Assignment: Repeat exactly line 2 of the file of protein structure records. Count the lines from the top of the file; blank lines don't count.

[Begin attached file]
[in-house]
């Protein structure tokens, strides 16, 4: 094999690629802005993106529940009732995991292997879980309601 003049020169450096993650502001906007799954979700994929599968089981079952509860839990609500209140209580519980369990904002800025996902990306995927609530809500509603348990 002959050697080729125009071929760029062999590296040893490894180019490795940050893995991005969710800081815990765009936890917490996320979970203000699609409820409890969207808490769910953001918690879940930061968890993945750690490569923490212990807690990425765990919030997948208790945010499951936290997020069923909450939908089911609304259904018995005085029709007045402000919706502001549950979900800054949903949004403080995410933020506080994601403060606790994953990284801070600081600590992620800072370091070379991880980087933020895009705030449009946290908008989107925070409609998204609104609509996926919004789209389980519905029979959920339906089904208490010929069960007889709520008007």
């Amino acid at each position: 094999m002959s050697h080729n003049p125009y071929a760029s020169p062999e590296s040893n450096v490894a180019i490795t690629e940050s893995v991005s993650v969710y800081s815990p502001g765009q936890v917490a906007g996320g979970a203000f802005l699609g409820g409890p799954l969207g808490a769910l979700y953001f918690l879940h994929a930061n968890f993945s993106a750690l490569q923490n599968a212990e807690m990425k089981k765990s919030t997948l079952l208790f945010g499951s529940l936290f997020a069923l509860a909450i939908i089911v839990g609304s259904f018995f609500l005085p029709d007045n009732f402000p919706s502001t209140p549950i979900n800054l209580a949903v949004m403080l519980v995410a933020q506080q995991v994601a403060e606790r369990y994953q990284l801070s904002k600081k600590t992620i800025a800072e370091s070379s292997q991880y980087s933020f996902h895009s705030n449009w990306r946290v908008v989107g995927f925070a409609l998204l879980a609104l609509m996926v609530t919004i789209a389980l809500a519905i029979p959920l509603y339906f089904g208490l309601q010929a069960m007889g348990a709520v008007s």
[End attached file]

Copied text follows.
């Protein structure tokens, strides 16, 4: 094999690629802005993106529940009732995991292997879980309601 003049020169450096993650502001906007799954979700994929599968089981079952509860839990609500209140209580519980369990904002800025996902990306995927609530809500509603348990 002959050697080729125009071929760029062999590296040893490894180019490795940050893995991005969710800081815990765009936890917490996320979970203000699609409820409890969207808490769910953001918690879940930061968890993945750690490569923490212990807690990425765990919030997948208790945010499951936290997020069923909450939908089911609304259904018995005085029709007045402000919706502001549950979900800054949903949004403080995410933020506080994601403060606790994953990284801070600081600590992620800072370091070379991880980087933020895009705030449009946290908008989107925070409609998204609104609509996926919004789209389980519905029979959920339906089904208490010929069960007889709520008007």